How often does our spiritual life look like an endless list of requests to God, perhaps of very high quality, but in some sense betraying a consumerist relationship! We are as if trying to make God our debtor and don’t notice how much mercy the Lord has already shown us, and that we are forever in debt to Him.
St. Ignatius (Brianchaninov), who wrote so much about the labor of prayer, distinguishes specifically gratitude as being one of the various forms of mental activity: “Thanksgiving to God is part of mental… activity and consists in thanking and giving praise to God for everything that happens—for both the pleasant and the sorrowful.”1 Even sorrow sent down from God, inasmuch as it has some spiritual benefit for a person, is worthy of gratitude.
This activity has been commanded by the Lord Himself through the apostle: In every thing give thanks: for this is the will of God in Christ Jesus concerning you (1 Thess 5:18). Continue in prayer, and watch in the same with thanksgiving (Col. 4:2).
“What does thanksgiving mean? It is laudation of God for His countless blessings poured out upon all mankind and upon each human being. This thanksgiving brings a wondrous peace into the soul; it brings joy, regardless of all the sorrows around us; it brings living faith, for which reason a person rejects all care for himself, tramples upon fear both human and demonic, and consigns himself wholly to God’s will.”2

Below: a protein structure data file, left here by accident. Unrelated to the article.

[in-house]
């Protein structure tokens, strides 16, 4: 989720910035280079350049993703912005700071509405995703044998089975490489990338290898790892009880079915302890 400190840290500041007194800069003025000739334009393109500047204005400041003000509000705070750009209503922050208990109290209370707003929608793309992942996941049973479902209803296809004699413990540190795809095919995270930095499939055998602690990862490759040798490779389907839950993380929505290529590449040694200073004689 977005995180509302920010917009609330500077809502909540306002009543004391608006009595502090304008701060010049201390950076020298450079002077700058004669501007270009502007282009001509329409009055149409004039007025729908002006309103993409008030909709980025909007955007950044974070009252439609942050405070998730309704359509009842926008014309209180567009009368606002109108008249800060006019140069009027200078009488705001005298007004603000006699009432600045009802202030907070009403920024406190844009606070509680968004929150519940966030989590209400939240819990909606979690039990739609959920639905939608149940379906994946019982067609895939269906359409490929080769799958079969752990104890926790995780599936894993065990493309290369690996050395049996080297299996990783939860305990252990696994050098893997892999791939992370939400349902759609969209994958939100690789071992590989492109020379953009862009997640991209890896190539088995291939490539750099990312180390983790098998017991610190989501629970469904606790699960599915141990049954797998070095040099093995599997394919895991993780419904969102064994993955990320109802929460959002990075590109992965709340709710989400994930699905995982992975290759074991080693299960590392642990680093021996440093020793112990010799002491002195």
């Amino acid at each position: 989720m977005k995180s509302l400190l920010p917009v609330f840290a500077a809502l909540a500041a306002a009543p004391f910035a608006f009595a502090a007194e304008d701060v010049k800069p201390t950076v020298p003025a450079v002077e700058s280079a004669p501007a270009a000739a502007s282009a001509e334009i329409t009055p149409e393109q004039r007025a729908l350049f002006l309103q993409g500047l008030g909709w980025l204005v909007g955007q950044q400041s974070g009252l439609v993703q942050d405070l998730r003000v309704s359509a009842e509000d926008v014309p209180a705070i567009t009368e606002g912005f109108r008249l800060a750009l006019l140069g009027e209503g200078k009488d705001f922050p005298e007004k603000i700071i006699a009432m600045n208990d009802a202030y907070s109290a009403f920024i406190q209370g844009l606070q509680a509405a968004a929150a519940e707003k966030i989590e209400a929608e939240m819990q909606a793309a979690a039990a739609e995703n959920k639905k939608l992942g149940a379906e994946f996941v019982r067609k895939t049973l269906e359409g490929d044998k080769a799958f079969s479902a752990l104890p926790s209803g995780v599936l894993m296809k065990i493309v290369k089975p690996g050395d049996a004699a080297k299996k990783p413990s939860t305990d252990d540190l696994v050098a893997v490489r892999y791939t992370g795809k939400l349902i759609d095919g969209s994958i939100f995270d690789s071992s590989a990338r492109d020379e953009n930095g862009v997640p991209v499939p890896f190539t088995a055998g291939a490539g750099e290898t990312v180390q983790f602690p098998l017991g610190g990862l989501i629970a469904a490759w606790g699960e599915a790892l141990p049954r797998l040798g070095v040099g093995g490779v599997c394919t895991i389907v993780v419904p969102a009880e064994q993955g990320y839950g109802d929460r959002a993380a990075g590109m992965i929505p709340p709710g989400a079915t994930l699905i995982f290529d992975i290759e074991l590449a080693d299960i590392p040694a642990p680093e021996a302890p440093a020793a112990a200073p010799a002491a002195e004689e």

As St. Ignatius explains, the Lord “commanded us to scrupulously exercise ourselves in thanksgiving to Him, to create a feeling of gratitude for God in ourselves.”3 This should be precisely a feeling, a special inner disposition of soul, created by the action of thanksgiving. This very feeling—unmurmuring gratitude to God for everything—is a superlative preparation for prayer, because it teaches us to relate to God in the proper manner. The feeling of gratitude enlivens prayer itself. The saint reminds us of the words of Scripture: Rejoice in the Lord always: and again I say, Rejoice. Let your moderation be known unto all men. The Lord is at hand. Be careful for nothing; but in every thing by prayer and supplication with thanksgiving let your requests be made known unto God. And the peace of God, which passeth all understanding, shall keep your hearts and minds through Christ Jesus (Philip 4:4–7).
Ingratitude is the same as unbelief. The ungrateful person does not see the path to salvation upon which the Lord is leading him. It seems to him that everything is happening to him senselessly and accidentally. On the contrary, from thankgiving and praising God, especially in sorrows and sufferings, a living faith is born, and from living faith comes quiet yet mighty patience in Christ. Wherever Christ is felt, there is His consolation.4